Tour Divide Day 7

Wise River, Mn. – Wolverine Pass (Above Lima, Mn.)  ; 266km distance, 2,220m climbing, 14hrs 45mins moving time.


I wake up feeling like Martyn Sheen in Apocalypse now.  The room is strewn with my half dried kit as the ceiling fan drifts lazily through space not doing much. “Wise River. Shit. I’m still only in Wise River“. I pack my kit and lament my choice of two beers last night. The usual morning ritual of Poptarts and Aleve is supplemented with Root Beer and a handful of Skittles. I disgust myself, but they’re easy calories and I don’t care any more. I sneak out of the motel without disturbing the others and out into the freezing air shivering as I start to pedal down the road, frost on the grass verges. “Tour Divide. Shit. Still on the Tour Divide“. A week has now passed since I started this journey and I’m not far off where I’d hoped to be. The last two days had pushed me back over a 100km off target. It was time to remedy that, and this was one of the sections I’d planned for.


I pedal hard for the fist 20km on the road to try and get some heat it, but nothing  works. I put on the extra layers, even my sleeping layers and force myself to pedal a bigger gear than I want to, finally a climb comes and I start to generate some warmth. I try to eat but fail as my jaw can’t break the frozen chocolate outer on my bars. On top of that, everything just tastes like dirt. Nothing is palatable. I just suck it up and climb out of the inversion in the desperate hope of some warm air.


The road climbs ever onwards until I hit the plateau. I see my first moose, then another, and another. They are as confused to see me as I am frightened of them. Huge animals, unpredictable and protective. I just pedal on without even reaching for the camera. The sun is finally beaming down on me as I start to strip off layers. A long road descent strips the lard earned heat from my body before dealing me a climb to generate it again. Sill on road, still moving fast, clawing back distance.

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And then it snows, it decides to do all it can to try to make me stop and I just stop and giggle. Not going to happen. I pull out an armpit warmed chocolate bar and feast upon its delightfully soggy contents. Another follows behind. Armpits are refilled for future eating opportunities. I meet Rick at some point after Montana High Country Lodge. He’d opted for a Montana Hilton last night like the hard ass he is. We ride together to the start of the Bannack Road section, I pull over early to pee and refill bottles. Once we get going I’ve no intention of stopping again, the wind is coming and it is going to be punishing today. Clip and go, no time to stop, storms a coming and I do not want to get stopped on the peanut butter dirt roads.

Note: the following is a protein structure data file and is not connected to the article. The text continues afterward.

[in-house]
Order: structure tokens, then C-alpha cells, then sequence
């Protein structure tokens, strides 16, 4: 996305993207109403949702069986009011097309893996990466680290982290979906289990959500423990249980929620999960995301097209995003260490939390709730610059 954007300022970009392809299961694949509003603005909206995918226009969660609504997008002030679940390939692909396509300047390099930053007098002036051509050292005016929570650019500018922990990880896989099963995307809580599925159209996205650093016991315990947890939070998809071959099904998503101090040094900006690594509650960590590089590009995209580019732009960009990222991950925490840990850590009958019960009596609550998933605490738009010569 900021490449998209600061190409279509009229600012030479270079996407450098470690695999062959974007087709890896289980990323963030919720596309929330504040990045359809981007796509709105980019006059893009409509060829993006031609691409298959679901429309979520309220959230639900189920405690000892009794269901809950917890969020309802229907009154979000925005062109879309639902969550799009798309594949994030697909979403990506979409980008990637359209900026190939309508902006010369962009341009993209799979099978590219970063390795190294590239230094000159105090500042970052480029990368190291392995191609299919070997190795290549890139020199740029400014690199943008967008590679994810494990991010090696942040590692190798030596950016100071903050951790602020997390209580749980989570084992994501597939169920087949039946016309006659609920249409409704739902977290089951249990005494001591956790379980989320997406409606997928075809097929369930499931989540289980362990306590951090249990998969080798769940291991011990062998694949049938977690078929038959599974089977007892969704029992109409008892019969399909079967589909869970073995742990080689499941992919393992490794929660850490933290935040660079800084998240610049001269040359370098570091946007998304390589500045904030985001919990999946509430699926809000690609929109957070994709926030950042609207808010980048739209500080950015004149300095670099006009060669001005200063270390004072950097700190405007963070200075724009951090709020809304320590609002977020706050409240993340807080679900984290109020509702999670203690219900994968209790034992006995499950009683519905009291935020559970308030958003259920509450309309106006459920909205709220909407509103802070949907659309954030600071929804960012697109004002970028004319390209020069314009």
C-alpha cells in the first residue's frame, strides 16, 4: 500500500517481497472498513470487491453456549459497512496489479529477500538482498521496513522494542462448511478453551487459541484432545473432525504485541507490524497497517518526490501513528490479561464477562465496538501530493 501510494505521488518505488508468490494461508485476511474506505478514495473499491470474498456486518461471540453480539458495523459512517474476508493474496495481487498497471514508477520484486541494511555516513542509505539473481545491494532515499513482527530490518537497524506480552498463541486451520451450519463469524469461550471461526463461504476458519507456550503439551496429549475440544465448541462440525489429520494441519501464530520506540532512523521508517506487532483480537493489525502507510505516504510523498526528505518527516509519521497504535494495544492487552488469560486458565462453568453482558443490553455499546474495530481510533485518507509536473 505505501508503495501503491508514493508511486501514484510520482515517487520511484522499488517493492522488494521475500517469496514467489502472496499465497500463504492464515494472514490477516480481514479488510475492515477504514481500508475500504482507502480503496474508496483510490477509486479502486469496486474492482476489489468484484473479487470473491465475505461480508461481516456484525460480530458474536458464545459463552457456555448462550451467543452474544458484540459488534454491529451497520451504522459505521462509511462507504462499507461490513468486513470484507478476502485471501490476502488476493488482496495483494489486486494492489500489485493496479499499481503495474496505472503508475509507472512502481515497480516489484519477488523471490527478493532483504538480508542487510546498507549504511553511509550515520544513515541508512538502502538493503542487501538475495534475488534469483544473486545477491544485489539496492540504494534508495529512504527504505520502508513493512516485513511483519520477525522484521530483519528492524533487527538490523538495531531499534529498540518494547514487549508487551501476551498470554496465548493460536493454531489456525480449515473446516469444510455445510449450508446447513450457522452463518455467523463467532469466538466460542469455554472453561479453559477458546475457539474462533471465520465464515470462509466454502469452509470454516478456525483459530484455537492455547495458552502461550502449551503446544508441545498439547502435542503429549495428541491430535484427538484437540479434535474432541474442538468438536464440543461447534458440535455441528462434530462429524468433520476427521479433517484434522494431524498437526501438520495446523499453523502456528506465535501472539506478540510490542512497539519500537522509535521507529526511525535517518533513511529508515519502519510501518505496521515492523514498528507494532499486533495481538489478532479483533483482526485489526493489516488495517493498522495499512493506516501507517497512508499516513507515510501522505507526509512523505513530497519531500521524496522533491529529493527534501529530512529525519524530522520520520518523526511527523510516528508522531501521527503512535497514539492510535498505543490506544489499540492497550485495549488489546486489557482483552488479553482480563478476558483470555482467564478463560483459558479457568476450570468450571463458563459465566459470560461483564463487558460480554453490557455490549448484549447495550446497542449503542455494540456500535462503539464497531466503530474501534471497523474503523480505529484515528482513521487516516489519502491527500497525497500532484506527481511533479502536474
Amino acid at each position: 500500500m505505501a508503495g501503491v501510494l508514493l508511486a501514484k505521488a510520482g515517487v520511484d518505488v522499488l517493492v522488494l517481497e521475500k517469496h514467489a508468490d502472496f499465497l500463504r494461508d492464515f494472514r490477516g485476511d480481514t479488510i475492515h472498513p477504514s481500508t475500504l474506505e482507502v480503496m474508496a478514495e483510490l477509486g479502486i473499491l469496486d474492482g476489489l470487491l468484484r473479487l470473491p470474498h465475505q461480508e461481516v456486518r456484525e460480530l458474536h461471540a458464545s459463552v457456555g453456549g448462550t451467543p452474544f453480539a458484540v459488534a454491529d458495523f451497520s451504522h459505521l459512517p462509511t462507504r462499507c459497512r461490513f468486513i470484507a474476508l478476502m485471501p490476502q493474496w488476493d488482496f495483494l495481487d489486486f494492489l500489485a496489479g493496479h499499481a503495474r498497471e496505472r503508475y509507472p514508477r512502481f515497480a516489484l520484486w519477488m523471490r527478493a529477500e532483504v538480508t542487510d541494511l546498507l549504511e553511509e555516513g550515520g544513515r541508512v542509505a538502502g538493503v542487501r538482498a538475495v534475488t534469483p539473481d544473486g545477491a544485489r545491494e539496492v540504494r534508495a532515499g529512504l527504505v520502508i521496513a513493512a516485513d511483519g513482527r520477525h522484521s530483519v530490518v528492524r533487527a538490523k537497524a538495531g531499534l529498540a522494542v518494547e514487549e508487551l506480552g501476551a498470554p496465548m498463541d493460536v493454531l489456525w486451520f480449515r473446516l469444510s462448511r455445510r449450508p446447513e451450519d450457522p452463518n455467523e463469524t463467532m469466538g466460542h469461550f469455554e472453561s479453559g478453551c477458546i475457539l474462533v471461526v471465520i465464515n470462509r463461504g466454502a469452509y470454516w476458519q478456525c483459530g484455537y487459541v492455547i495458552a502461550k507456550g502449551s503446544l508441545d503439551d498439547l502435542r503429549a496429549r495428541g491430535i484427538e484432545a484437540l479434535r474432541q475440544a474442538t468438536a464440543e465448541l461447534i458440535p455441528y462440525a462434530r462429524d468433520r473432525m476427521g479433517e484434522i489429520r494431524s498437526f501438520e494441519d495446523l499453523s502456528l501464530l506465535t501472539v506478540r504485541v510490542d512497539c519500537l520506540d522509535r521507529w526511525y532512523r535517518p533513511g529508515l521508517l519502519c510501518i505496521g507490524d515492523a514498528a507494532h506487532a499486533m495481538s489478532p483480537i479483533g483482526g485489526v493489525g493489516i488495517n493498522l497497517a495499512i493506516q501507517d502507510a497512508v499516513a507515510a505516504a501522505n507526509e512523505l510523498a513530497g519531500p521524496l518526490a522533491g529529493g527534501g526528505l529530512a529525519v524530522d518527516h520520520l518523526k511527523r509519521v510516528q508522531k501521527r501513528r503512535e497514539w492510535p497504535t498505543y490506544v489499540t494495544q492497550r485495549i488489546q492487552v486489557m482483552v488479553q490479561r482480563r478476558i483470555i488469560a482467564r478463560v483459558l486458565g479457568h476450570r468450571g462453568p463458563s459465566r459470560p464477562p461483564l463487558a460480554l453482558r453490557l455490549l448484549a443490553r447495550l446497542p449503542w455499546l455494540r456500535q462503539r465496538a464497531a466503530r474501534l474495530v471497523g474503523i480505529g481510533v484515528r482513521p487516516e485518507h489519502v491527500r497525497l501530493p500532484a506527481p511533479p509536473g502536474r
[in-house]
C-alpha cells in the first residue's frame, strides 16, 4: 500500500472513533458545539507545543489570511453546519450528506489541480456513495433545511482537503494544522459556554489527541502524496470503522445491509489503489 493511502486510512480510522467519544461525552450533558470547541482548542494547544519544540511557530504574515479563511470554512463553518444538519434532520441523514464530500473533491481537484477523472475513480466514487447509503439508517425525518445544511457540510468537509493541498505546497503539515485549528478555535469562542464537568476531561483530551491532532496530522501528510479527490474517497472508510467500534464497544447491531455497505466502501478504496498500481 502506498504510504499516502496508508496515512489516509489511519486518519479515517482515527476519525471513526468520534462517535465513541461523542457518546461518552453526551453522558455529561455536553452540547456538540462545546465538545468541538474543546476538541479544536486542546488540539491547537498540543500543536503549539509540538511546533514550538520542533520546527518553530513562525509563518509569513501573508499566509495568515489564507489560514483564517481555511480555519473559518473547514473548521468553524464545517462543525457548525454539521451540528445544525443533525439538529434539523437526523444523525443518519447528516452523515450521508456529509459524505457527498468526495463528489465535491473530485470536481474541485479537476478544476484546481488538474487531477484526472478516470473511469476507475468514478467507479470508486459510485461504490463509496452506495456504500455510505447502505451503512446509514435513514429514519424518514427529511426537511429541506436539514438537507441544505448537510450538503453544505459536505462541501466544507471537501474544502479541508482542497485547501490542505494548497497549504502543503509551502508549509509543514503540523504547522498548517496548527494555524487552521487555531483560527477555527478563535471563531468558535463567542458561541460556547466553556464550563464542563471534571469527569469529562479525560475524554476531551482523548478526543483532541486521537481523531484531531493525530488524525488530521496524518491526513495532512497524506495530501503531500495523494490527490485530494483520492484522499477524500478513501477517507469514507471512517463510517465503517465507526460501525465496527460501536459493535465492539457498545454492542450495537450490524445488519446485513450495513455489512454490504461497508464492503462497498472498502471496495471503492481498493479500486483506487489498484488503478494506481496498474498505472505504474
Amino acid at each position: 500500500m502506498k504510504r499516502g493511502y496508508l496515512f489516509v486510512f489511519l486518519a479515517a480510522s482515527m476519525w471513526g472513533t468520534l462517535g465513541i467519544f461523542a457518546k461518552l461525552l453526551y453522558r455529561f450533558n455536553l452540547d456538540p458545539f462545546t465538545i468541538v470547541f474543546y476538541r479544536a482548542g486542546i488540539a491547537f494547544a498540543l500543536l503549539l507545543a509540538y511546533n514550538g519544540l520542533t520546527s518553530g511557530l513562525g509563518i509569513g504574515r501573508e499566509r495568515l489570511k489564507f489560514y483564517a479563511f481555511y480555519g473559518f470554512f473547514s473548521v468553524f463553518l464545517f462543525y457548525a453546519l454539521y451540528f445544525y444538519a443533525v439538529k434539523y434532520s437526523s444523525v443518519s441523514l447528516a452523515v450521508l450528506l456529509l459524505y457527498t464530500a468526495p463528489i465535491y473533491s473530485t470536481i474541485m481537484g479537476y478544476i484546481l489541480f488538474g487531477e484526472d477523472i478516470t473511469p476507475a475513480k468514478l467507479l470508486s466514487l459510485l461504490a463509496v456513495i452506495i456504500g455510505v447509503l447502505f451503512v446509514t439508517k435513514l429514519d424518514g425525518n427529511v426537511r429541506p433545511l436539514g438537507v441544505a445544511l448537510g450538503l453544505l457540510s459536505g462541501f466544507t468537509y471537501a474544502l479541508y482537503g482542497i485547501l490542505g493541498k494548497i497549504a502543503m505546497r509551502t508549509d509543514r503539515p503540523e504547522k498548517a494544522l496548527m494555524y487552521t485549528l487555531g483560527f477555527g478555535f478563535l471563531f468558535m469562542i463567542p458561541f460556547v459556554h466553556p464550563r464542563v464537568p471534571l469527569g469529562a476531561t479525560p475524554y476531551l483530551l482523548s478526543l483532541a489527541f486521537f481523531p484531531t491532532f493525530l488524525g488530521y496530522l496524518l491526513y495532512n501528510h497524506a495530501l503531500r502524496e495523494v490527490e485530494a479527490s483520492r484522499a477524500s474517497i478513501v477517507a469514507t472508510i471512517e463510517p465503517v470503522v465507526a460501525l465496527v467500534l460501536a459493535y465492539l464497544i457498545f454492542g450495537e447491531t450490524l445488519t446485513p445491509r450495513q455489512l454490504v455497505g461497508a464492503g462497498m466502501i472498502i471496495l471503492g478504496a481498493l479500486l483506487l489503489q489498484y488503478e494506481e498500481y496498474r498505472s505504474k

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Wide open spaces. Time to think. Air to breath. I push far to hard with the tail winds obeying rule #1 – never stop with a tail wind. On it goes for what feels like hours. I pass the now dry peanut roads and see rider foot marks, parallel to them the trench cut by dragging a bike. A pile of mud. Footsteps. Trench. Pile of mud. Some idiot tried to ride this last night, I pity them, they obviously didn’t know what was ahead of them.


I don’t hit a single patch of mud. I have a tail wind. My food has thawed. It’s all going well. Sort of makes up for the morning I had. Sort of. But there, it happens, I got complacent and I have to pay for it. As I turn up the road for the Sheep Creek Medicine Divide I get the brunt of the wind in the face. 45km of howling wind, driving dirt and no where to hide as I ride up a beautifully hateful valley full of deer and despair. I hate it. I sit behind a boulder with my head in my hands trying to block the white noise wind out for just a minute. Just one minute please. It goes on and on until I turn into the canyon and start to descend, blissful silence as I move with the wind for a change.


The descent goes on for what feels like days. It’s pure bliss and I pedal very little. Finally I have to turn back into the wind and it’s on a frontage road – right beside the I-15. Onwards into the wind and what afterwards turns out to be a climb all the way to Lima, 8 miles of hell. I get to the gas station with an hour to spare before they close. I fill my hands with food and fluid and pour it onto the counter. I ask if the diner across the road is shit or not. My hunger bluntness cuts to the chase and I find out it’s pretty good. It’s ok. I eat more meat, more fried crap, more cola. Justin, Mike and Rick all roll in and order food. With 10 minutes before the gas station shuts I get up and pack up. it’s too early to stop I tell Justin. I think he want’s to ride, but he’s pretty shattered. Mike is out. Rick was always going to ride on.


I spend the next 4 hours riding until I can’t stay awake. It’s 1:30am before I get into my bivi and set my alarm for 4:30am. I felt like a riding god this evening – chasing tail lights across the blank open plains. I know who you are. I know I’m going to catch you tomorrow. A week into this thing and it’s starting to feel like a race now.

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